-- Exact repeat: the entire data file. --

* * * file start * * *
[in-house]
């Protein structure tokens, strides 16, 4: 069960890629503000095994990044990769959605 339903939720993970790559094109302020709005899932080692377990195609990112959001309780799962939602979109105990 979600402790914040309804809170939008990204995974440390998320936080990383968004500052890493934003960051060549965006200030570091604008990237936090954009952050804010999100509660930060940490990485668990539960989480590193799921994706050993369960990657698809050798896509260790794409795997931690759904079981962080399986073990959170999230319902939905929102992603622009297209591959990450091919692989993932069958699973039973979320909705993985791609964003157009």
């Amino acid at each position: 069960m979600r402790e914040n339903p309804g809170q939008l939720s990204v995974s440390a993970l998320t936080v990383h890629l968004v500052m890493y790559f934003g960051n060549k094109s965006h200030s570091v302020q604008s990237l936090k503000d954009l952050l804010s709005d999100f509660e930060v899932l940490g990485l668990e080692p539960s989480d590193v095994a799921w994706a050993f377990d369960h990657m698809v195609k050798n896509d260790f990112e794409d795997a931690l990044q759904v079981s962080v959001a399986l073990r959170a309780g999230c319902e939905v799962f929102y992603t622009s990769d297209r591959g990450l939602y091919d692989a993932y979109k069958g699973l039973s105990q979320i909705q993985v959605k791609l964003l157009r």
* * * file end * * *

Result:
[in-house]
């Protein structure tokens, strides 16, 4: 069960890629503000095994990044990769959605 339903939720993970790559094109302020709005899932080692377990195609990112959001309780799962939602979109105990 979600402790914040309804809170939008990204995974440390998320936080990383968004500052890493934003960051060549965006200030570091604008990237936090954009952050804010999100509660930060940490990485668990539960989480590193799921994706050993369960990657698809050798896509260790794409795997931690759904079981962080399986073990959170999230319902939905929102992603622009297209591959990450091919692989993932069958699973039973979320909705993985791609964003157009």
């Amino acid at each position: 069960m979600r402790e914040n339903p309804g809170q939008l939720s990204v995974s440390a993970l998320t936080v990383h890629l968004v500052m890493y790559f934003g960051n060549k094109s965006h200030s570091v302020q604008s990237l936090k503000d954009l952050l804010s709005d999100f509660e930060v899932l940490g990485l668990e080692p539960s989480d590193v095994a799921w994706a050993f377990d369960h990657m698809v195609k050798n896509d260790f990112e794409d795997a931690l990044q759904v079981s962080v959001a399986l073990r959170a309780g999230c319902e939905v799962f929102y992603t622009s990769d297209r591959g990450l939602y091919d692989a993932y979109k069958g699973l039973s105990q979320i909705q993985v959605k791609l964003l157009r």